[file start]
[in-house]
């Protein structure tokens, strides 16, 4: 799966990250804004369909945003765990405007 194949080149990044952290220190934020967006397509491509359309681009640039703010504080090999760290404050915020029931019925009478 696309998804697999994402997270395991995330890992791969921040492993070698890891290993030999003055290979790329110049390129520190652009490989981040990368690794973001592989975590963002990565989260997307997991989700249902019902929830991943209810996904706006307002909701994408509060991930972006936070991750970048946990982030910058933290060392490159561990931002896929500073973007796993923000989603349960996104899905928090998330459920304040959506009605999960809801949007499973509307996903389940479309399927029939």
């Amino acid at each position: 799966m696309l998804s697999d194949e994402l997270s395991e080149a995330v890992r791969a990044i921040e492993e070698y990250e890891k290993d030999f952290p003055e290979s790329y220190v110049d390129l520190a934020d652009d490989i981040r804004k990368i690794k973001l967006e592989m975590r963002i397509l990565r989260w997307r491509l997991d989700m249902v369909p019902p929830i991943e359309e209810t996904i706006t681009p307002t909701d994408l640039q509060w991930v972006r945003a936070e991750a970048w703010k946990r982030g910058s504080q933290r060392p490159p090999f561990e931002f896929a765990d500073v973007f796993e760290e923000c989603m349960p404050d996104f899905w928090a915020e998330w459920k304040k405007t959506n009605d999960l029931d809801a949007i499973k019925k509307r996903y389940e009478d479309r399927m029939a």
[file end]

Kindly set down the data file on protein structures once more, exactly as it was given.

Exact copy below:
[in-house]
């Protein structure tokens, strides 16, 4: 799966990250804004369909945003765990405007 194949080149990044952290220190934020967006397509491509359309681009640039703010504080090999760290404050915020029931019925009478 696309998804697999994402997270395991995330890992791969921040492993070698890891290993030999003055290979790329110049390129520190652009490989981040990368690794973001592989975590963002990565989260997307997991989700249902019902929830991943209810996904706006307002909701994408509060991930972006936070991750970048946990982030910058933290060392490159561990931002896929500073973007796993923000989603349960996104899905928090998330459920304040959506009605999960809801949007499973509307996903389940479309399927029939």
């Amino acid at each position: 799966m696309l998804s697999d194949e994402l997270s395991e080149a995330v890992r791969a990044i921040e492993e070698y990250e890891k290993d030999f952290p003055e290979s790329y220190v110049d390129l520190a934020d652009d490989i981040r804004k990368i690794k973001l967006e592989m975590r963002i397509l990565r989260w997307r491509l997991d989700m249902v369909p019902p929830i991943e359309e209810t996904i706006t681009p307002t909701d994408l640039q509060w991930v972006r945003a936070e991750a970048w703010k946990r982030g910058s504080q933290r060392p490159p090999f561990e931002f896929a765990d500073v973007f796993e760290e923000c989603m349960p404050d996104f899905w928090a915020e998330w459920k304040k405007t959506n009605d999960l029931d809801a949007i499973k019925k509307r996903y389940e009478d479309r399927m029939a």